Philippa English - Human Rights & Spanish in Argentina Short-term special
I chose to go to Argentina on the Human Rights & Spanish programme because of my keenness to explore Latin American and my passion for human rights. The course allowed me to explore and develop my knowledge of Spanish, which I was doing back home, whilst studying more about human rights in Argentina, which aligned well with my Geography and Politics subjects. Argentina was the perfect place to do this, as it has a fascinating history with so much to offer as well as a challenging accent for keen Spanish speakers.
During the week I attended 2 hours of Spanish lessons per day (with the weekends off). This helped me to concentrate specifically on the language and speaking, whilst learning about different accents and grammar in Argentinian Spanish. At first it was difficult to grasp, but with the support of the teachers and my small class of 3, we were all soon speaking more confidently which also allowed us to interact better at our homes as well.
My host family
I chose to stay with a host family and I ended up with a house of 6 volunteers. There were 3 boys and 3 girls. The 3 girls shared a room which was lovely to get to know one other really well and learn about each other’s cultures – myself from England, Celine from France and Tessa from Texas. The 3 boys were all from Los Angeles with 2 of them being brothers.
We stayed in a beautiful house around a half an hour walk from the office, with a lovely caring host mother called Silvia. Her accent took us all a while to understand but her enthusiasm to chat to us was very helpful. She cooked us wonderful meals.
Life in Argentina
The culture of Argentina is one very different to England. Whilst walking to the office at 8.45am every day, there were barely any cars on the road which contrasted completely to the rush hour I would have experienced in England, as well as the taxi prices being around half the amount than back home! Argentinians also have a different meal schedule as well as sleeping one; most of them do not eat breakfast, which was a struggle for many of us to understand as we routinely woofed down our bread and coffee every morning!
Lunch was another change as it was eaten at around 3pm after coming back from the office before hastily walking back. For dinner, we were expected to eat much later than normal which took us all a while to adjust to, but on return to England I found myself wanting to eat at 10.30pm instead of 6pm!
My Human Rights placement
With regards to the placement, the human rights office was run by a fabulous group of Projects Abroad staff that guided us, and made sure we knew what we were doing. Firstly we had an introduction to Human Rights in Argentina and their relation to domestic laws. This was interesting as the 12 people on the project all came from different countries and therefore shared different cultural opinions.
We took part in office debate on Women’s Rights, (covering prostitution, abortion, marriage and abuse) and discussed how the legal systems differ between countries and gained an understanding of daily lives of people living in poor communities in Cordoba, and the hurdles related to poverty, crime and xenophobia. This was all such valuable information to take in.
Throughout the 2 weeks, we prepared for a mock trial, for this we had an introduction to court etiquette and the trial process, and then close to the end of our placement, we performed the mock trial with 3 judges and 4 witnesses. I was part of the defence team, which covered cross and direct examination as well as opening and closing statements. This was a serious process, which really helped us all to learn about the judicial system and was especially useful for those wanting to study law.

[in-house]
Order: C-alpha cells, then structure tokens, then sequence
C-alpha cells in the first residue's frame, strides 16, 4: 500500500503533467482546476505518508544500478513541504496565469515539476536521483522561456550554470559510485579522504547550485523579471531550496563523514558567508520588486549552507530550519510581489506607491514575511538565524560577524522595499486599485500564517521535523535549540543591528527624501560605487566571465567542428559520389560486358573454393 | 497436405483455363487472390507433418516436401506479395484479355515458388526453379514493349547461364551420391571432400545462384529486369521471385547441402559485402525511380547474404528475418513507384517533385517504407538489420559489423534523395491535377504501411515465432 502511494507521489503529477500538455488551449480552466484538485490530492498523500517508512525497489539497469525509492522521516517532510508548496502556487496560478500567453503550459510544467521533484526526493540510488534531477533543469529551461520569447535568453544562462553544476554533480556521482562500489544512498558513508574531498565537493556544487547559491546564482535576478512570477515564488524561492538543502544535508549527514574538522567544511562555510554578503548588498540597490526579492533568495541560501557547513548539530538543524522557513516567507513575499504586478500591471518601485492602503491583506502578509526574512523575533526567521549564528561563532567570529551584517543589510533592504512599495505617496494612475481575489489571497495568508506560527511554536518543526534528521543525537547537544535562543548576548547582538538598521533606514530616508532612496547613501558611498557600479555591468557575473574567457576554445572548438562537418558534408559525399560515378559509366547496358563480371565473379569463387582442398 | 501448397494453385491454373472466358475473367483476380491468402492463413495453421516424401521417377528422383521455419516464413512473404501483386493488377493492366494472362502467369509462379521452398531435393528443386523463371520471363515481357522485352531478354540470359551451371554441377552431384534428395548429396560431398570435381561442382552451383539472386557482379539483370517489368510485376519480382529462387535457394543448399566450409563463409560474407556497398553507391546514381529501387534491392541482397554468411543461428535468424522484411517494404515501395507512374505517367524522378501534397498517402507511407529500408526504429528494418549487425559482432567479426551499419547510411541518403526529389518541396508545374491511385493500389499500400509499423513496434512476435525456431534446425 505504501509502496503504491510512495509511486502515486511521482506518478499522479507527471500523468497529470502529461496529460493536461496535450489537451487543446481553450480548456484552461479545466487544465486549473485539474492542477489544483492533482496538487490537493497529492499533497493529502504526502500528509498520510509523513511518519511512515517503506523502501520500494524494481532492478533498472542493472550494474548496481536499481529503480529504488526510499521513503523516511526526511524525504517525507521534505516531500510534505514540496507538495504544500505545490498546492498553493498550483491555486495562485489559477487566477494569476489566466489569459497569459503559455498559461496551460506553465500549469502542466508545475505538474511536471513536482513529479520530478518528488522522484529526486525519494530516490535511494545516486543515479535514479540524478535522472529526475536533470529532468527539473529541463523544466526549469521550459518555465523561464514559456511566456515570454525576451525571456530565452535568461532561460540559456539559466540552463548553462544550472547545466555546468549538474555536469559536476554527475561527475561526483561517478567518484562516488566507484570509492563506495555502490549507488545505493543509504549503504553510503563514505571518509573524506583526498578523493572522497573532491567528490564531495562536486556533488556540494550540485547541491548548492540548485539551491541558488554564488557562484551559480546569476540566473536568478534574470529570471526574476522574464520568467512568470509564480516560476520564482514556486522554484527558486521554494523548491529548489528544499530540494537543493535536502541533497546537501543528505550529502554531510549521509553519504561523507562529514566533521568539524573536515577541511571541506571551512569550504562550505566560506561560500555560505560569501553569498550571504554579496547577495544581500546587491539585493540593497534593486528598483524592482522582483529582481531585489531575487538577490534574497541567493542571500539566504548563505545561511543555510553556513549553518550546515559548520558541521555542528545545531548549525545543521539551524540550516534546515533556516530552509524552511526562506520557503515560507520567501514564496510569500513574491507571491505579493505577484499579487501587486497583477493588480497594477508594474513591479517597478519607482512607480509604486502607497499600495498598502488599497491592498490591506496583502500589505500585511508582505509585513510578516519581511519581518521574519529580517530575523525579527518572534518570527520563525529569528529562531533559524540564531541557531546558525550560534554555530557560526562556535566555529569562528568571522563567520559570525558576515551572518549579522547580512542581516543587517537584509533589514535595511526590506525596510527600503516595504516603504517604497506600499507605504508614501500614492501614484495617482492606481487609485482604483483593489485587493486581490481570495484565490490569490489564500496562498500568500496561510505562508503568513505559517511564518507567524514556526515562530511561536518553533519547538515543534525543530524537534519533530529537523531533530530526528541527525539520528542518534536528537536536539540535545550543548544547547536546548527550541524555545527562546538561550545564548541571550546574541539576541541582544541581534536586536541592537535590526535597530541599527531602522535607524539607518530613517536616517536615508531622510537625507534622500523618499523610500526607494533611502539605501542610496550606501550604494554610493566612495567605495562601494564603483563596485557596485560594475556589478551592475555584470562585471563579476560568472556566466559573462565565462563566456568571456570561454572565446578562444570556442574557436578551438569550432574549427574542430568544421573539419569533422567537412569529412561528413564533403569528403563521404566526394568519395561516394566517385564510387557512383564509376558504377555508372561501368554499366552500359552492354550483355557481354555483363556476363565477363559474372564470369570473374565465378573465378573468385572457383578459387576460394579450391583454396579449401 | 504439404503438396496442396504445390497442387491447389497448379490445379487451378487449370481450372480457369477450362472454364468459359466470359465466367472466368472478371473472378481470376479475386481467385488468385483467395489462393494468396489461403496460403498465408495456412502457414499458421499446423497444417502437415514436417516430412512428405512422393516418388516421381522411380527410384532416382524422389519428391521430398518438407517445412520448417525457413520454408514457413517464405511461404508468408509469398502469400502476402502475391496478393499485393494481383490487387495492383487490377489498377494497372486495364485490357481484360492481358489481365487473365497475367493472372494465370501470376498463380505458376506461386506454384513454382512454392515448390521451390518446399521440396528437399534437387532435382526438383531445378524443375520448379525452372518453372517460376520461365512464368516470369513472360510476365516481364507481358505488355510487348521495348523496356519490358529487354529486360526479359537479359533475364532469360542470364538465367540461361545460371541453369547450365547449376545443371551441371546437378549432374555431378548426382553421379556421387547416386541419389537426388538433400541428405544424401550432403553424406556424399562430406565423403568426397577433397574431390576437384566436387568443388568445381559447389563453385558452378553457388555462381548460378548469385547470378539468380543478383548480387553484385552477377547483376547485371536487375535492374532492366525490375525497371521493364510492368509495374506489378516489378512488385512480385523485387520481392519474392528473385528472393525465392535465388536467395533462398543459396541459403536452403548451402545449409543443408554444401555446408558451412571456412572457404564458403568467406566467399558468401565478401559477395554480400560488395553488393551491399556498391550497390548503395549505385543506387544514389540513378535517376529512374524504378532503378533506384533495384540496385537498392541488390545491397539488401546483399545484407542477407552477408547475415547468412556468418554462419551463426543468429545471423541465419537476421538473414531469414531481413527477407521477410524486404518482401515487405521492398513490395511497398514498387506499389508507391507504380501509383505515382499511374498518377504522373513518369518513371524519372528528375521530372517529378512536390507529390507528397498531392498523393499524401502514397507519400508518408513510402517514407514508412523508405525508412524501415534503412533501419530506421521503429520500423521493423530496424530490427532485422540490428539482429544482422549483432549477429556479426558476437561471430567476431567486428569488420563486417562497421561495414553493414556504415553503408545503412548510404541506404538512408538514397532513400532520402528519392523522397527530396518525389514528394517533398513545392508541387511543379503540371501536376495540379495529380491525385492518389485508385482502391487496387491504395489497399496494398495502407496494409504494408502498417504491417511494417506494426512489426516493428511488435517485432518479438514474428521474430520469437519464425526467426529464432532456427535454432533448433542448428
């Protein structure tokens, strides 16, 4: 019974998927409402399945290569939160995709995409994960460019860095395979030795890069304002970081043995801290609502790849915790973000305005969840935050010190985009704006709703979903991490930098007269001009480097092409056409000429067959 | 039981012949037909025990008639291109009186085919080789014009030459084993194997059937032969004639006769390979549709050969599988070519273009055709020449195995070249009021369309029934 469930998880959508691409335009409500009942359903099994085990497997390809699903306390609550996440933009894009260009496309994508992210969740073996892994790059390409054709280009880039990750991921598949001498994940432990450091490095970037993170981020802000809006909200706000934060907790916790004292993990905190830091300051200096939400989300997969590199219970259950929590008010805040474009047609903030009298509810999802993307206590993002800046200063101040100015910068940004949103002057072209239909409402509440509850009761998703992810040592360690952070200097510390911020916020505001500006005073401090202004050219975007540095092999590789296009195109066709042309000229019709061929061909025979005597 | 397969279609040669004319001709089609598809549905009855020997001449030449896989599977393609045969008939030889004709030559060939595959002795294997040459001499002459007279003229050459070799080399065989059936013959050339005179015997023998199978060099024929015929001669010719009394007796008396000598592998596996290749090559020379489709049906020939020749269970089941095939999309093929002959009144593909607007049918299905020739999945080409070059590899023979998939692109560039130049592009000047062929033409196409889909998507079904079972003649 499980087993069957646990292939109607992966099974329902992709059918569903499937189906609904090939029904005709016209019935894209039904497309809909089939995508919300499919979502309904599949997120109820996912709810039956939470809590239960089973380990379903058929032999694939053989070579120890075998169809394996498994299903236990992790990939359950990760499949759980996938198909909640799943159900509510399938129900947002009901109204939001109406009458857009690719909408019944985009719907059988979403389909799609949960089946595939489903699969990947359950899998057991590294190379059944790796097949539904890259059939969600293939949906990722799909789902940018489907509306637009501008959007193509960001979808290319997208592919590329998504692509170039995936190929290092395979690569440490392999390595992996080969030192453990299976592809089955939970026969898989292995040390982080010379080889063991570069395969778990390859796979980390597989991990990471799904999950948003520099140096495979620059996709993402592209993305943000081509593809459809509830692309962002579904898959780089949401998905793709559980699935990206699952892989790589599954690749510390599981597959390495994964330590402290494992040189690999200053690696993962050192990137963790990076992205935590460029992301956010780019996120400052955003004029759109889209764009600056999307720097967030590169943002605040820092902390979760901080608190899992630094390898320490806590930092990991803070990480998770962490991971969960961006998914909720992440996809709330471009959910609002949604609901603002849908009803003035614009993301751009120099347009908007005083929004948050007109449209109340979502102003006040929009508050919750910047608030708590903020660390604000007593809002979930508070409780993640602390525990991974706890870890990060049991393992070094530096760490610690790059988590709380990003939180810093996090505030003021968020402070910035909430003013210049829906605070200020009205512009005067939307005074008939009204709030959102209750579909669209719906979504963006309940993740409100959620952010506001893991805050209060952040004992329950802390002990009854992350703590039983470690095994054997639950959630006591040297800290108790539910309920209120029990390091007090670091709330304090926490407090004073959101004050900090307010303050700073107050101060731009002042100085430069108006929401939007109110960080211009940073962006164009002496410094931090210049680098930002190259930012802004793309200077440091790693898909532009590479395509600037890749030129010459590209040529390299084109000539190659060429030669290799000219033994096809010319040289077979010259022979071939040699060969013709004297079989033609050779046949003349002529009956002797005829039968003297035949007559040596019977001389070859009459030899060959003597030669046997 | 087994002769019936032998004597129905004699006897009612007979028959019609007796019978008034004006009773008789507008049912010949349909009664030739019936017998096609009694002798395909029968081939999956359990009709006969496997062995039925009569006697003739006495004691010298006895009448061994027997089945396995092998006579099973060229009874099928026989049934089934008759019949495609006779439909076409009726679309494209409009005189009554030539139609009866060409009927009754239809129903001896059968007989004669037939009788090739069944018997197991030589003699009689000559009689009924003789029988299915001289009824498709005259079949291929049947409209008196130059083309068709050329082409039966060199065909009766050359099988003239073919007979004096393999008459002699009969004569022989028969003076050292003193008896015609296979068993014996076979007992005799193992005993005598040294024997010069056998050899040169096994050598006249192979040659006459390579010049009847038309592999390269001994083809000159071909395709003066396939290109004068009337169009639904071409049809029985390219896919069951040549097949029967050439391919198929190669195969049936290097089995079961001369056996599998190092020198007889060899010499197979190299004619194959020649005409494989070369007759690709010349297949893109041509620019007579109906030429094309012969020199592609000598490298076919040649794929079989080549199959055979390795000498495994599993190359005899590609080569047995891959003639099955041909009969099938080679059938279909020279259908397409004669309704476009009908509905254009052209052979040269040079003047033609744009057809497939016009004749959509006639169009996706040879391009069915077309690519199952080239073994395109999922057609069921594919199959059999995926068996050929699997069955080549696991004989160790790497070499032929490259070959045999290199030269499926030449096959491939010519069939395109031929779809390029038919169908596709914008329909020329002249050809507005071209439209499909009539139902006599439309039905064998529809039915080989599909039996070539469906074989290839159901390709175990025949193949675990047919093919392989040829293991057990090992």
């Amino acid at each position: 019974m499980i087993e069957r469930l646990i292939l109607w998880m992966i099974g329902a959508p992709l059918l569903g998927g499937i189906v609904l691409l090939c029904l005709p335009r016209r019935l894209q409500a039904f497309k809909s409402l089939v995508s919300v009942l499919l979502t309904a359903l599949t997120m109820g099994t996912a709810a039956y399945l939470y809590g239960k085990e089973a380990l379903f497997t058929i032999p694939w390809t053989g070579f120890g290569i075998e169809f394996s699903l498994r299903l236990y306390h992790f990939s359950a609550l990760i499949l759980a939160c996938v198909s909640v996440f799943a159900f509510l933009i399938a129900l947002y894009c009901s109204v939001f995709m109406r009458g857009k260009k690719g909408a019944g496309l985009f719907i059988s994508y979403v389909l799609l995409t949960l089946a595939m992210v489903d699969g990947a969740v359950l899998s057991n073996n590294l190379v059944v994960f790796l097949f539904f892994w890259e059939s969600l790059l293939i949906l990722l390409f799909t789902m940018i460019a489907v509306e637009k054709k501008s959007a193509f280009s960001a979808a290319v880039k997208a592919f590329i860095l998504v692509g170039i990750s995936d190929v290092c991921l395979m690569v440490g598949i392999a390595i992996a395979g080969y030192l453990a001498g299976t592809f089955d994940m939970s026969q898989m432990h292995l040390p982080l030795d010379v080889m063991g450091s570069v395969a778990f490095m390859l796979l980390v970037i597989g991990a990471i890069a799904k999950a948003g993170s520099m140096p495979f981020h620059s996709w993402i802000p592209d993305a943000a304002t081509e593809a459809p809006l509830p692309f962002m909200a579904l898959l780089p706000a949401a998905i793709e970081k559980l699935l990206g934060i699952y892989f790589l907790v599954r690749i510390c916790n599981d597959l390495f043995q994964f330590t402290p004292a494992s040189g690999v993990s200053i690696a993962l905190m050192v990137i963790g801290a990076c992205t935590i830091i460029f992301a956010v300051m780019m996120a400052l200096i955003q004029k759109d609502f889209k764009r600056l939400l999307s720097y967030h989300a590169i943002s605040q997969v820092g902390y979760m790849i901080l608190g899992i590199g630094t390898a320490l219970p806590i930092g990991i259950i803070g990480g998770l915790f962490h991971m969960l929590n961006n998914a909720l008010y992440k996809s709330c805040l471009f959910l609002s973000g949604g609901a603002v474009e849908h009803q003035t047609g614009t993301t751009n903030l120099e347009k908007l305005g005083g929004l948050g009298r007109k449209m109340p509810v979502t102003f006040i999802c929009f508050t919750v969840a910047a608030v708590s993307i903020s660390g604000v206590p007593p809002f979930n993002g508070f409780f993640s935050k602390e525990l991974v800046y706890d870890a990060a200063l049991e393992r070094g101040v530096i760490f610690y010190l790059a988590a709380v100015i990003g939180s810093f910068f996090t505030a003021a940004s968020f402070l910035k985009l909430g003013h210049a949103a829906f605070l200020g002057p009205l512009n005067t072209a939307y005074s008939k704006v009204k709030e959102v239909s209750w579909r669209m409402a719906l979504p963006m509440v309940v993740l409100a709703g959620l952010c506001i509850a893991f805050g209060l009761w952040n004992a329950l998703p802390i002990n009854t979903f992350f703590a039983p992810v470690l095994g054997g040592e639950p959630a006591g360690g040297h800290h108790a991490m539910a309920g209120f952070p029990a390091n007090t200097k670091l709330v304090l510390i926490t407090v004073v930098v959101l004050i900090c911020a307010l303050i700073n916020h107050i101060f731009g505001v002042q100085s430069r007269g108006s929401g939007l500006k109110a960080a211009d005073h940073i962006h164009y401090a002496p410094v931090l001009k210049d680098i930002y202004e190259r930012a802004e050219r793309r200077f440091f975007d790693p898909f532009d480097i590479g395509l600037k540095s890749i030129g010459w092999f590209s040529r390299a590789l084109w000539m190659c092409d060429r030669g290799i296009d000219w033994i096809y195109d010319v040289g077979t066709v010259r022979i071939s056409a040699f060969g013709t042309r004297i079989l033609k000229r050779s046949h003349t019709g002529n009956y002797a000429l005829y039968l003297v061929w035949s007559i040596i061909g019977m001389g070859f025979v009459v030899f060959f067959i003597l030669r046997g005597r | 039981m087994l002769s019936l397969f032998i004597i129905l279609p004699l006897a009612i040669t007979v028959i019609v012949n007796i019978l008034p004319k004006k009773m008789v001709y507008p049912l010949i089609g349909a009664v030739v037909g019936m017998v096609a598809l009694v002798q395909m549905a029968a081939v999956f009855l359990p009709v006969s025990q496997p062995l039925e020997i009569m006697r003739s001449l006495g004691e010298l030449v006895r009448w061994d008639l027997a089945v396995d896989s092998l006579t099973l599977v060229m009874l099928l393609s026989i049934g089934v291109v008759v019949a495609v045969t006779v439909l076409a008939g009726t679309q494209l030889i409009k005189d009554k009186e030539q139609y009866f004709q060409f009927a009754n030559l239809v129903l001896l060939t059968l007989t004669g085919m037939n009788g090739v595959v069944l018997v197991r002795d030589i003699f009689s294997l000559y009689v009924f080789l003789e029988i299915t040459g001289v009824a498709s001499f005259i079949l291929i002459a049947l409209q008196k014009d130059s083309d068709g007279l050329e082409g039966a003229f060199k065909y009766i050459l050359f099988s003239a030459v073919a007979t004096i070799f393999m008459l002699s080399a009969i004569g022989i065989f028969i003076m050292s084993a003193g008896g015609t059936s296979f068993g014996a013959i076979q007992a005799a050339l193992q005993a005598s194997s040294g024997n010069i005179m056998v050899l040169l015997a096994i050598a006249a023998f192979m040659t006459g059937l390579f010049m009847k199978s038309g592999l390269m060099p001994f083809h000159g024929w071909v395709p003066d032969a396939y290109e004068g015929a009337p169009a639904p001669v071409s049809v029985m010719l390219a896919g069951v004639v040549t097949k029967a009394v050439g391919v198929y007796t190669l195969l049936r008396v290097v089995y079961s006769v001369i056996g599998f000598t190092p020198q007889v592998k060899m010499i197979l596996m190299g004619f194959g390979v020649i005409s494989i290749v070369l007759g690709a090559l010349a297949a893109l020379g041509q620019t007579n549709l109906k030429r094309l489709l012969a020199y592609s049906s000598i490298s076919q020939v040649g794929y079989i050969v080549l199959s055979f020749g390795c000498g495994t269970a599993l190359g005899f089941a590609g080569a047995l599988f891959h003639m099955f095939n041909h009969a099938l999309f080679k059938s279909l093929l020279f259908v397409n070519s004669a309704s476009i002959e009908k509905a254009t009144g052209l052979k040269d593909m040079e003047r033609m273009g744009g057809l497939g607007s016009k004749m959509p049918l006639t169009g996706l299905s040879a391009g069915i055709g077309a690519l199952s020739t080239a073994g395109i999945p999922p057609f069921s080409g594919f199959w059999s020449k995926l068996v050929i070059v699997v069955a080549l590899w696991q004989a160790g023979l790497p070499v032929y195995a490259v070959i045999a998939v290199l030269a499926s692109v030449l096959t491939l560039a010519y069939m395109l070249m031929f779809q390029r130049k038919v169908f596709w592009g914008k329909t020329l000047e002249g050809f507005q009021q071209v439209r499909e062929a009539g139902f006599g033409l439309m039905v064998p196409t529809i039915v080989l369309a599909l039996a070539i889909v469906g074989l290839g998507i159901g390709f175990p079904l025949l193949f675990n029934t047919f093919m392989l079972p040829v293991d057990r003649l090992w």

Working in the community
We prepared teaching materials and visited a local slum containing about 95 families to engage with and educate local children aged 4-10. Our aim was to educate them about their Human Rights. We planned creative activities to demonstrate their rights such as painting posters with key words such as Education, Health, Voice, Thought, and Expression. This was a challenging activity as the children were not your typical primary school children, most of them couldn’t read or write and many did not know the etiquette of a classroom.
It was such a brilliant experience to have, as although we came across some very cheeky children who ended up having a paint fight, we saw how much they loved being with us, and we hoped that even our one day trying to educate them had made a difference.
More examples of our wider activities included helping some homeless people in Cordoba. We prepared and cooked a meal for around 300 homeless people and transported and organised the distribution of the meal - including drinks and sweets, in a square in Cordoba and cleared up afterwards. Some day trips included visiting a detention centre from the Dirty War, and Che Guevara’s house. These trips helped us to see the problems Argentinians had faced in the past and some they were still facing. We could see how even the small work we had done would have a positive effect.
Free time in Cordoba
As well as the historical visits we also had a bit of a party time as well. The events organised by the team were brilliant, they included a tango class, bowling and pizza, karaoke and sampling Argentinian food! At the weekend we went on a coach trip to La Cumbrecita, where we took part in amazing zip wire and high ropes activities. This was great as we got a chance to get to know all the other volunteers as well as the leaders who looked after us for two weeks.
This trip was one of the most amazing experiences of my life and I would recommend it to anyone who is an enthusiastic Spanish speaker and is ready to make a difference in wider community life. I also enjoyed enriching my knowledge of the culture and making lifelong friends and memories.